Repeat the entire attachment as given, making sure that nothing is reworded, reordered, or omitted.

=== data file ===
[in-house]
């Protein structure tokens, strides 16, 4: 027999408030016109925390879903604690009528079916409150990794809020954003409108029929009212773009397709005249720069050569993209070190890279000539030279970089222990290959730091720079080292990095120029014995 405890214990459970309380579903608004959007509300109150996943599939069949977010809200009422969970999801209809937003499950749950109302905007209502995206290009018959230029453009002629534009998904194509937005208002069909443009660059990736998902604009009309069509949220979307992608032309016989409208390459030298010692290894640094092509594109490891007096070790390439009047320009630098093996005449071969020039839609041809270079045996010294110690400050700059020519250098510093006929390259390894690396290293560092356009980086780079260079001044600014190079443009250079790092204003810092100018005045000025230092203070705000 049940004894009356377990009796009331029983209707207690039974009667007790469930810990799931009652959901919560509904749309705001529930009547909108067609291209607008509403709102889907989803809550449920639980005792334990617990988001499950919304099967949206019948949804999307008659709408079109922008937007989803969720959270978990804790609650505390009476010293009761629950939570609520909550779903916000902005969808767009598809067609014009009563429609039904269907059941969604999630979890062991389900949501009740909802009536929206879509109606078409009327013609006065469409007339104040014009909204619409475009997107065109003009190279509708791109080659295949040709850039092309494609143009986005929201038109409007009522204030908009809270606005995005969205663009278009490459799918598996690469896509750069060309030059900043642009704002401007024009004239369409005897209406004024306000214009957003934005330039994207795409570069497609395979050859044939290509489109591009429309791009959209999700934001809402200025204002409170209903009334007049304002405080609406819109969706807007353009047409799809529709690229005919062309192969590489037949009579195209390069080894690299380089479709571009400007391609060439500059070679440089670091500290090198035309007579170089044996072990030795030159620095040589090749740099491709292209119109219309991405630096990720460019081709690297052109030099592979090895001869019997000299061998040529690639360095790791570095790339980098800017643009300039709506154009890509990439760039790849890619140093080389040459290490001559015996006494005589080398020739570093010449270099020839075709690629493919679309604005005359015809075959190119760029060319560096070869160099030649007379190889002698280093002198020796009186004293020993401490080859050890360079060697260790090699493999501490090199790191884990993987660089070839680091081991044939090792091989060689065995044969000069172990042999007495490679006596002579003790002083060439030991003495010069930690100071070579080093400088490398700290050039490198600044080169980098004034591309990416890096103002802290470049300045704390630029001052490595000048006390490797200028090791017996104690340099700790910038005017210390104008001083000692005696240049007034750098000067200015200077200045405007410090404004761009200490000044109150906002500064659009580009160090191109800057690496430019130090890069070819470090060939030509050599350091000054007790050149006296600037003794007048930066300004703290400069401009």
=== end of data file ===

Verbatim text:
[in-house]
């Protein structure tokens, strides 16, 4: 027999408030016109925390879903604690009528079916409150990794809020954003409108029929009212773009397709005249720069050569993209070190890279000539030279970089222990290959730091720079080292990095120029014995 405890214990459970309380579903608004959007509300109150996943599939069949977010809200009422969970999801209809937003499950749950109302905007209502995206290009018959230029453009002629534009998904194509937005208002069909443009660059990736998902604009009309069509949220979307992608032309016989409208390459030298010692290894640094092509594109490891007096070790390439009047320009630098093996005449071969020039839609041809270079045996010294110690400050700059020519250098510093006929390259390894690396290293560092356009980086780079260079001044600014190079443009250079790092204003810092100018005045000025230092203070705000 049940004894009356377990009796009331029983209707207690039974009667007790469930810990799931009652959901919560509904749309705001529930009547909108067609291209607008509403709102889907989803809550449920639980005792334990617990988001499950919304099967949206019948949804999307008659709408079109922008937007989803969720959270978990804790609650505390009476010293009761629950939570609520909550779903916000902005969808767009598809067609014009009563429609039904269907059941969604999630979890062991389900949501009740909802009536929206879509109606078409009327013609006065469409007339104040014009909204619409475009997107065109003009190279509708791109080659295949040709850039092309494609143009986005929201038109409007009522204030908009809270606005995005969205663009278009490459799918598996690469896509750069060309030059900043642009704002401007024009004239369409005897209406004024306000214009957003934005330039994207795409570069497609395979050859044939290509489109591009429309791009959209999700934001809402200025204002409170209903009334007049304002405080609406819109969706807007353009047409799809529709690229005919062309192969590489037949009579195209390069080894690299380089479709571009400007391609060439500059070679440089670091500290090198035309007579170089044996072990030795030159620095040589090749740099491709292209119109219309991405630096990720460019081709690297052109030099592979090895001869019997000299061998040529690639360095790791570095790339980098800017643009300039709506154009890509990439760039790849890619140093080389040459290490001559015996006494005589080398020739570093010449270099020839075709690629493919679309604005005359015809075959190119760029060319560096070869160099030649007379190889002698280093002198020796009186004293020993401490080859050890360079060697260790090699493999501490090199790191884990993987660089070839680091081991044939090792091989060689065995044969000069172990042999007495490679006596002579003790002083060439030991003495010069930690100071070579080093400088490398700290050039490198600044080169980098004034591309990416890096103002802290470049300045704390630029001052490595000048006390490797200028090791017996104690340099700790910038005017210390104008001083000692005696240049007034750098000067200015200077200045405007410090404004761009200490000044109150906002500064659009580009160090191109800057690496430019130090890069070819470090060939030509050599350091000054007790050149006296600037003794007048930066300004703290400069401009």